The State of the State New Zealand 2016 has been saved
The State of the State New Zealand 2016
Social investment for our future
We believe New Zealand is a great place to live, work and play. And research shows government’s finances are in relatively good shape – at least for now. But we face significant economic and social challenges that need urgent attention. A combination of the ageing population, low productivity and revenue growth, and the need to reduce government debt will impose huge fiscal pressures in coming decades. More importantly, we know that too many people in our society are experiencing poor life outcomes and too many of their children are at risk of following them.
These factors have driven us to focus on broadening the use of social investment to support New Zealand’s most vulnerable people. Wider use of this approach in our social sector is likely to prove valuable in managing our future fiscal challenges and supporting better outcomes for Kiwis.
- Download the report
- Crown finances
- What is social investment?
- Why does an investment approach matter?
- Challenges to adopting social investment
- Social investment: people
- Social investment: place
- A model for social investment
The State of the State is a review of the government’s financial position, and the implications for public policy in New Zealand. In 2016, the focus is on social investment – the new approach to improving the quality of life outcomes for those most in need.
New Zealand is amongst a group of advanced nations that have seen poor, and sometimes negative, results from increased social sector spending in recent decades. Despite our efforts, government data shows groups in our society who have persisting poor life outcomes. If left unchecked, the cycle of intergenerational disadvantage will continue in these groups, and future generations of New Zealanders will be left with both higher costs and a less fair society to live in. More >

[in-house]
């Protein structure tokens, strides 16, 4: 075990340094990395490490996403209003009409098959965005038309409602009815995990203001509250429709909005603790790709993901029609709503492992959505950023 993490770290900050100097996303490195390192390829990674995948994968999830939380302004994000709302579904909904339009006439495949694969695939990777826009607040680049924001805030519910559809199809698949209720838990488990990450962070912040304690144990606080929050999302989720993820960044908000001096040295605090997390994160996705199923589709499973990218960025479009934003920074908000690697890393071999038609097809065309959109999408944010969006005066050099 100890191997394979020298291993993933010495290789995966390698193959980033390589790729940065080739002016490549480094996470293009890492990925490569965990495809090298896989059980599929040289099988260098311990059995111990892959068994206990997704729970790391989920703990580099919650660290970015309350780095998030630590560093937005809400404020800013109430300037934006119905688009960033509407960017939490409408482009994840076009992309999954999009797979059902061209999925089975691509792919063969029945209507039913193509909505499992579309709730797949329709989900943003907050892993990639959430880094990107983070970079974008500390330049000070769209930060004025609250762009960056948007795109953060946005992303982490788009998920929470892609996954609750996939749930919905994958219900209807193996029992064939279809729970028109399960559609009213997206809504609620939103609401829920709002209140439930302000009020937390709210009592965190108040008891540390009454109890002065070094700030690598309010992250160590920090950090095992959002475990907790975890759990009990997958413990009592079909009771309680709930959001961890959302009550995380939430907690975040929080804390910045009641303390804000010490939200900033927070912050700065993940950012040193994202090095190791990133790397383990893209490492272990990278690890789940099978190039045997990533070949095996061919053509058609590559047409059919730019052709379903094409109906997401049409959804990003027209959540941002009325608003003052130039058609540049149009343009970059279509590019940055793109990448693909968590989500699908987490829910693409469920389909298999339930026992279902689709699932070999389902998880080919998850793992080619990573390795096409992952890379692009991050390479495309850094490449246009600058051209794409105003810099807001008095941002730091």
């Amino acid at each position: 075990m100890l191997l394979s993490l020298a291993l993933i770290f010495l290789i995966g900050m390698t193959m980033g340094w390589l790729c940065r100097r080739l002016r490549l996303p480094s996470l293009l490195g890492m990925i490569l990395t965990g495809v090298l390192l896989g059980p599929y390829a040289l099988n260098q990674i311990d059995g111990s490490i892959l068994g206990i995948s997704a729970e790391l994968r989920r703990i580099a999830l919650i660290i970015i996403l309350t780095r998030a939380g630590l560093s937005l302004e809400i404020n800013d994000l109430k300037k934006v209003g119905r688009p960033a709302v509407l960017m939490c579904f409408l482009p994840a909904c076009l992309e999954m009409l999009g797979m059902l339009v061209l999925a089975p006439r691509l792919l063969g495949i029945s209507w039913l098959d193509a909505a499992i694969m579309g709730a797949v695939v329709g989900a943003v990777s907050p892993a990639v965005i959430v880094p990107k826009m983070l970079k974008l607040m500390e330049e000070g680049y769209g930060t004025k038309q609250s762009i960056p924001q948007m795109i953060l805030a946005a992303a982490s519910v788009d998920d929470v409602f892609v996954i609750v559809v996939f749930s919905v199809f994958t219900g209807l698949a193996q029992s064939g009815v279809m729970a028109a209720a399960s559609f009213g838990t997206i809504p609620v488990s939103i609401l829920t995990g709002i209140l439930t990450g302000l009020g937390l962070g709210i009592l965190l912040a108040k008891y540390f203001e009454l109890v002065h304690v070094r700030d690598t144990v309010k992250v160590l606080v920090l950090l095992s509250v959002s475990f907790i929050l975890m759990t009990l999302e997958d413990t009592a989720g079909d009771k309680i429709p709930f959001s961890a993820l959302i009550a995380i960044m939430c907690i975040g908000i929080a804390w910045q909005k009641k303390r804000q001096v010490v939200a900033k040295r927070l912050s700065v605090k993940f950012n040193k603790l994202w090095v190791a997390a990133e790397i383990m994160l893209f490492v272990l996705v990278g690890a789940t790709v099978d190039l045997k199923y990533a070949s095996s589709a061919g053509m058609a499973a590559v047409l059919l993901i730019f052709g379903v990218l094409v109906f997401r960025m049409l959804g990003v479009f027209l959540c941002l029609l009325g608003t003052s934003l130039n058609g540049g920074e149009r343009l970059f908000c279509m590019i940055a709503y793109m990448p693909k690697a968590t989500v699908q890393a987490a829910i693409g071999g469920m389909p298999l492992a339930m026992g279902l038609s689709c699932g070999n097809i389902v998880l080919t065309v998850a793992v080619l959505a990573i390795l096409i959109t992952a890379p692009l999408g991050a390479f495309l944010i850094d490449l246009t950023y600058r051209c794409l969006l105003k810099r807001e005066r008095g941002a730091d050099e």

Most governments in the developed world would welcome a set of accounts like those of New Zealand. Despite imposing austerity measures, many other OECD governments are burdened with significant debt, yet are nowhere near returning to a scenario where their revenue exceeds their expenses. As a consequence, many government balance sheets are loaded with rising debt and high debt servicing costs.
In contrast, the New Zealand government’s books are in good shape for now. The post-global financial crisis (GFC) target of returning to operating surplus was achieved in June 2015, the first surplus in seven years. More >
Why does an investment approach matter?
Current social services do not always address the needs of New Zealanders with poor life outcomes. This can lead to long term negative impacts.
With low cost education, affordable healthcare, and a temperate climate, New Zealand should be the perfect place to live.
However, while most people in New Zealand are flourishing, some children, young people and adults experience alarmingly poor outcomes. Further, we don’t always know how effective taxpayers’ money is in improving their circumstances. More >
Social investment: people
The premise of social investment – investing in vulnerable citizens today to realise social and financial benefits in the future – fundamentally involves the Millennial generation in two ways: as the beneficiaries of its success, and as the generation that will be largely responsible for its implementation. More >
Social investment: place
Making good policy choices requires the best available data. New Zealand’s social data is collected by a number of independent administrative agencies, each of which divides the country into different regional territories. Each data set captures a different population, which makes comparisons across the social policy domains difficult and creates challenges for the
social investment approach. More >